I have often written, “the price of hardware keeps dropping,” and that has never been more true than today. Lenovo, a well-respected manufacturer of laptop and other computers, has just announced a Windows laptop with a manufacturer’s suggested retail price of $199. Of course, retailers are always able to discount retail prices, and BestBuy has done just that. The Lenovo IdeaPad 100S is available from BestBuy for only $149.99. The BestBuy web site lists that laptop as “on sale” but does not list a sale ending date.

Lenovo IdeaPad 100S

This is not a Chromebook or some stripped-down tablet computer. It is not a refurbished computer. Instead, it is a full-sized Windows 10 laptop, capable of running any Windows genealogy program available today and probably most other Windows program as well. It is available today from BestBuy.

Amazon’s $49.99 7-inch Fire Tablet Computer to be Available for $34.99

A few weeks ago, I wrote a Plus Edition article about my experiences with Amazon’s new $49.99 7-inch Fire Tablet Computer that runs a modified version of the Android operating system. That article is still available at http://eogn.com/wp/?p=37757. A Plus Edition user name and password is needed to read the article.

Now that same tablet will soon be available at an even lower price: $34.99.

Amazon will be offering a number of “Black Friday” specials, including one on the Fire Tablet. However, Amazon’s version of “Black Friday” will not be continuous. Sale prices will appear and disappear at various times for several days. Details may be found in an article by Sarah Mitroff in the C|Net web site at http://www.cnet.com/news/amazon-black-friday-deals-2015.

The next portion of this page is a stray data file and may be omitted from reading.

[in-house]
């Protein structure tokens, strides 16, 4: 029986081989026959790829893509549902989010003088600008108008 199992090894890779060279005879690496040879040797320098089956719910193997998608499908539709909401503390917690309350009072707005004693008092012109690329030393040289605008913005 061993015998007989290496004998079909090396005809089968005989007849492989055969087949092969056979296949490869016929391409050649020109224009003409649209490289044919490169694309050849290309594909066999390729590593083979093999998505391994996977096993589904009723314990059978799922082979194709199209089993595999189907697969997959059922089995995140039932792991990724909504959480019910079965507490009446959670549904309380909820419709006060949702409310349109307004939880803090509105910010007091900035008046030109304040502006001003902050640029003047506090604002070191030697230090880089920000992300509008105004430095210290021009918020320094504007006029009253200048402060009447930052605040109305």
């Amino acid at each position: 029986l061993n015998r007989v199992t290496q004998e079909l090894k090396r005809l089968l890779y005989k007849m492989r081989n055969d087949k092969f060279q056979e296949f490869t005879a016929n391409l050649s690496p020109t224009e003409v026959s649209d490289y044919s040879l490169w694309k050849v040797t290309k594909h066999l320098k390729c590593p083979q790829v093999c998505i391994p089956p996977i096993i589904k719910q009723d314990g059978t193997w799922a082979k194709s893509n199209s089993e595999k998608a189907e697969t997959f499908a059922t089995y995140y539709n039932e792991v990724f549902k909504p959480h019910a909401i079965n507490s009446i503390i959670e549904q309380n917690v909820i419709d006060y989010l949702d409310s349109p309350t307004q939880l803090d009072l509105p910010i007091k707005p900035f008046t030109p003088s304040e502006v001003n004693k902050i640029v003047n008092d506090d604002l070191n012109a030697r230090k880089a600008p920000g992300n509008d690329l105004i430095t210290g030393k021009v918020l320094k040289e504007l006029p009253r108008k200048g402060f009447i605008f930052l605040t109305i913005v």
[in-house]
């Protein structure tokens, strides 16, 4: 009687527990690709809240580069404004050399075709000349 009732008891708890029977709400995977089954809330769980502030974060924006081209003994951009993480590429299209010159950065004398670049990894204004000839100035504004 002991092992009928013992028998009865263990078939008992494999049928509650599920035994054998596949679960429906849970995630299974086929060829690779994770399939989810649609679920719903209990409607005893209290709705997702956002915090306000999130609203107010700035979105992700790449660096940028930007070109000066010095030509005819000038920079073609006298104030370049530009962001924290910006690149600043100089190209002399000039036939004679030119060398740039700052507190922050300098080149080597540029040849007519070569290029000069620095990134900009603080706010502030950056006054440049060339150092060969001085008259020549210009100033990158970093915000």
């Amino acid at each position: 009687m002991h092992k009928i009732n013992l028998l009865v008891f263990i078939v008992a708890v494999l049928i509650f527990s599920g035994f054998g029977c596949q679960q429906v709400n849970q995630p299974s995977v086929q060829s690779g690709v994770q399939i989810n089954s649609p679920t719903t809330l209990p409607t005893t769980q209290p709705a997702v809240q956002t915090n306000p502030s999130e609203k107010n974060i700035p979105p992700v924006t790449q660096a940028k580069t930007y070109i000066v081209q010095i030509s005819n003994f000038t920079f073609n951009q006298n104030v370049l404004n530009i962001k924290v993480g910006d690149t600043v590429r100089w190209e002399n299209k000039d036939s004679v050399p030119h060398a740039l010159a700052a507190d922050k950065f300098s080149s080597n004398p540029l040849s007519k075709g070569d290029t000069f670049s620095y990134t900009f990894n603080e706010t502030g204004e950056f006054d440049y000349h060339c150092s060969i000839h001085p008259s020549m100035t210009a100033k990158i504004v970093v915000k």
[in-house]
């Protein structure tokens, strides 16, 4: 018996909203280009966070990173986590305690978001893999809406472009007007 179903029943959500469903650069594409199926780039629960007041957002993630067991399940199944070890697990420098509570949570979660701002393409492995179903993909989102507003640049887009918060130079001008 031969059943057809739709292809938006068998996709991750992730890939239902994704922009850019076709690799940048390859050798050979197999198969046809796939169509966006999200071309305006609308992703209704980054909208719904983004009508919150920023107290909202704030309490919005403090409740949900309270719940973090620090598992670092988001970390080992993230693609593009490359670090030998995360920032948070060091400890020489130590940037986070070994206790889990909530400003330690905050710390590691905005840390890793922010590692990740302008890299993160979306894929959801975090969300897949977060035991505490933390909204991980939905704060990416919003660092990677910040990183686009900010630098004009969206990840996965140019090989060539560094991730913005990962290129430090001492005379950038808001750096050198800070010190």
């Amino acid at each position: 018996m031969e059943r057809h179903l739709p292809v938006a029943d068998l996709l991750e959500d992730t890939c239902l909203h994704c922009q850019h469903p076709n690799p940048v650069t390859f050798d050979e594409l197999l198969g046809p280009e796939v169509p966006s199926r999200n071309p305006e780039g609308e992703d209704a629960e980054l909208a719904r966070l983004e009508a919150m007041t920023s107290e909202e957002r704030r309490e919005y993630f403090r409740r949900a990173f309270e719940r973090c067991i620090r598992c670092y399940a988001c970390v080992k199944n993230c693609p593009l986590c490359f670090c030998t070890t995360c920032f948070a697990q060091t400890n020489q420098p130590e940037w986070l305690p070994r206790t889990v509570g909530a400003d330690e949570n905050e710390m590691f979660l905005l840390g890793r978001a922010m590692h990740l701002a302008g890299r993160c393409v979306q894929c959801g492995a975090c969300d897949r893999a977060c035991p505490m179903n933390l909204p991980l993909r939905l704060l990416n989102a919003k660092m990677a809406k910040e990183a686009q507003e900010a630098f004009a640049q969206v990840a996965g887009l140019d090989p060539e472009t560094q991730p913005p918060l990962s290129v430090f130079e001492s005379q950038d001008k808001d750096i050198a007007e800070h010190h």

The $99 Chromebook

I have written often about the advantages of Chromebooks, the low-cost laptop computers designed primarily for use with the cloud. (See https://goo.gl/AAaOZr for a list of my past articles about Chromebooks.) Now we will see the lowest-priced (so far) Chromebook on Black Friday.

CB3-111_White_nontouchBlack Friday is the day after Thanksgiving in the US, a day when retailers offer a number of very low prices on their products in an effort to entice Christmas shoppers into their stores in hopes they will purchase the sale-priced item and more. Best Buy reportedly will offer the Acer Chromebook with an 11.6-inch display, Intel Celeron processor, 2 gigabytes of RAM memory, and 16 gigabytes of built-in storage. The price will be just $99, or $60 less than its normal price.